Understanding Fastai Transforms

I’m struggling to understand the fastai transforms here in the book to be able to decode the output of the model and show the result. I’ve also looked at the siamese

I understand the examples but there are some parts that I think is missing, and its how do decode the data.

The example shows a transformer that have an encoder and decoder

  • encoder: filepath → image-> x input
    filepath → label → number ->y:target

  • Decoder: number->label

We also have a model:

  • image->model->one-hot encoded output.

My questions are:

  1. Where do I put the decoder (or where is it currently located) to convert from onehot hot (model ouptut) → number ? to be able to show the output?
  2. The show_results in the siamese-tutorial have some imputs that I do not understand:
    def show_results(x:SiameseImage, y, samples, outs, ctxs
    what are “samples” since we already have the image-pairs and y. but we need to have the predictions… is that named samples? what exactly is ctxs?? is it a list of figures?


Hi Daniel,

  1. The decoder is passed as a method to your Transform

Let me walk you through how I understand it using code. Let’s use the one-hot encode example you used.

class OneHotTransform(Transform):
    def __init__(self, len): self.len = len

    def encodes(self, o:int): 
        one_hot = np.zeros((self.len))
        one_hot[o] = 1
        return one_hot

    def decodes(self, o: tensor): 
        return torch.argmax(o).item()

So as you can see this OneHotTransform encodes an int into a one hot encoded array, and decodes a tensor into an int back again.

  1. Regarding your question about samples, it is a bit convoluted but let’s walk through the code. When you call learn.show_results() this is what goes one behind the scenes
def show_results(self, ds_idx=1, dl=None, max_n=9, shuffle=True, **kwargs):
        if dl is None: dl = self.dls[ds_idx].new(shuffle=shuffle)
        b = dl.one_batch()
        _,_,preds = self.get_preds(dl=[b], with_decoded=True)
        dl.show_results(b, preds, max_n=max_n, **kwargs)

So what happened here is that the learn object go prediction for a random batch of the dls then passed it the dls.show_results() method. So we need to take a look into it.

def show_results(self, b, out, max_n=9, ctxs=None, show=True, **kwargs):
        x,y,its = self.show_batch(b, max_n=max_n, show=False)
        b_out = type(b)(b[:self.n_inp] + (tuple(out) if is_listy(out) else (out,)))
        x1,y1,outs = self.show_batch(b_out, max_n=max_n, show=False)
        res = (x,x1,None,None) if its is None else (x, y, its, outs.itemgot(slice(self.n_inp,None)))
        if not show: return res
        show_results(*res, ctxs=ctxs, max_n=max_n, **kwargs)

Let’s walk through this line by line

  1. First the dls used it’s show_batch method to get this batch’s
    a. x which is an example of decoded input
    b. y which is an example of decoded output
    c. its which is a decoded batch including input and output
  2. b_out = type(b)(b[:self.n_inp] + (tuple(out) if is_listy(out) else (out,))) This line merges one encoded input together with the encoded predictions
  3. x1,y1,outs = self.show_batch(b_out, max_n=max_n, show=False) This line does the same as the first line except it outputs
    a. x1 which is an example of decoded input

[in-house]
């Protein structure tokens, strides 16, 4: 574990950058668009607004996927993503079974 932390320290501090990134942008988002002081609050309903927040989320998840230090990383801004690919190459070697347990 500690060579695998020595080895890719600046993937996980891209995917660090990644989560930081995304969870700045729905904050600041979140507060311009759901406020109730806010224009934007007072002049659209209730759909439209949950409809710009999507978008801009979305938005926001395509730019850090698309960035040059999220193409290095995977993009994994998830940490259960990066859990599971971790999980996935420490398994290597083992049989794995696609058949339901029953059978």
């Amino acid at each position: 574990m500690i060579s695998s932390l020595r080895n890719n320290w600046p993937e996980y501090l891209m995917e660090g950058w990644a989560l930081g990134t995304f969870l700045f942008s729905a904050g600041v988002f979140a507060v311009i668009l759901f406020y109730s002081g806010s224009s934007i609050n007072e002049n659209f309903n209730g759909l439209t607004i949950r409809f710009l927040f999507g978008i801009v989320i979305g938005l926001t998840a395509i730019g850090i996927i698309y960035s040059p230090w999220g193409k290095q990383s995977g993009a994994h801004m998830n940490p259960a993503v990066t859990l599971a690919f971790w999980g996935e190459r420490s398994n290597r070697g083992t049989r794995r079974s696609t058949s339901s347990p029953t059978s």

b. y1 which is an example of decoded predictions
    c. outs which is decoded batch containing input and predictions
  4. res = (x,x1,None,None) if its is None else (x, y, its, outs.itemgot(slice(self.n_inp,None))) And this is the line that demystifies your question about samples. In some cases, the samples which in this function is labeled its and outs sometimes isn’t returned by self.show_batch function, for example, in the siamese tutorial, since the dls wasn’t created with a DataBlock, so it doesn’t no exactly how to decode a batch.

When samples and outs aren’t provided, then x and y provided will be used with show_results without showing any prediction or outputs, that’s why x and x1 and passed to show_results if there are no samples and outs provided.

And you are correct with your guess about ctxs. They are a list of axes objects.

It’s a bit convoluted to think about, but I think it was designed this way to avoid any breaking if custom data pipeline were used.


Thanks for your answer but I might not have explained my question enough or I don’t understand your answer. Please correct me if I have miss-understood something.

  1. The OneHotTransform you show is straight forward.
    But I cant find where that transform used in the siamese-tutorial

The transforms used converts the labels to numbers by using the “CategoryBlock” and converts labels to numbers.

The Model is the method to converts the image to a one-hot encoded vector (the head has 2 output features). So, the decoder part should logically be located in the model (but it doesn’t) to convert from onehot back to numbers.

so, when I would like to show the predictions I need to convert back from onehot-encoded output to a number but I can’t see that the OneHotTransform is used anyware. So, how/where is the decoding calculated in that example?

  1. Your walk thru about the show_results is good but it raises more questions :slight_smile:
    Is there is a good tutorial somewhere that explains the details better than the book and official library documentation?

best regards/
Daniel Grafström


I misunderstood your first question. So you wanted to know where in the pipeline is the output encoded and decoded, so let’s take a look into what the CategoryBlock is actually doing.

def CategoryBlock(
    vocab:(list, pd.Series)=None, # List of unique class names
    sort:bool=True, # Sort the classes alphabetically
    add_na:bool=False, # Add `#na#` to `vocab`
    "`TransformBlock` for single-label categorical targets"
    return TransformBlock(type_tfms=Categorize(vocab=vocab, sort=sort, add_na=add_na))

So when using a CategoryBlock it returns a generic TransformBlock initialized with a specific Transform, just like the OneHotTransform I used in my previous reply.

In that case this Transform is Categorize, which is initialized with the vocabulary to enable encoding and decoding, and a bunch of other arguments. This is the Transform responsible for encoding and decoding in your pipeline.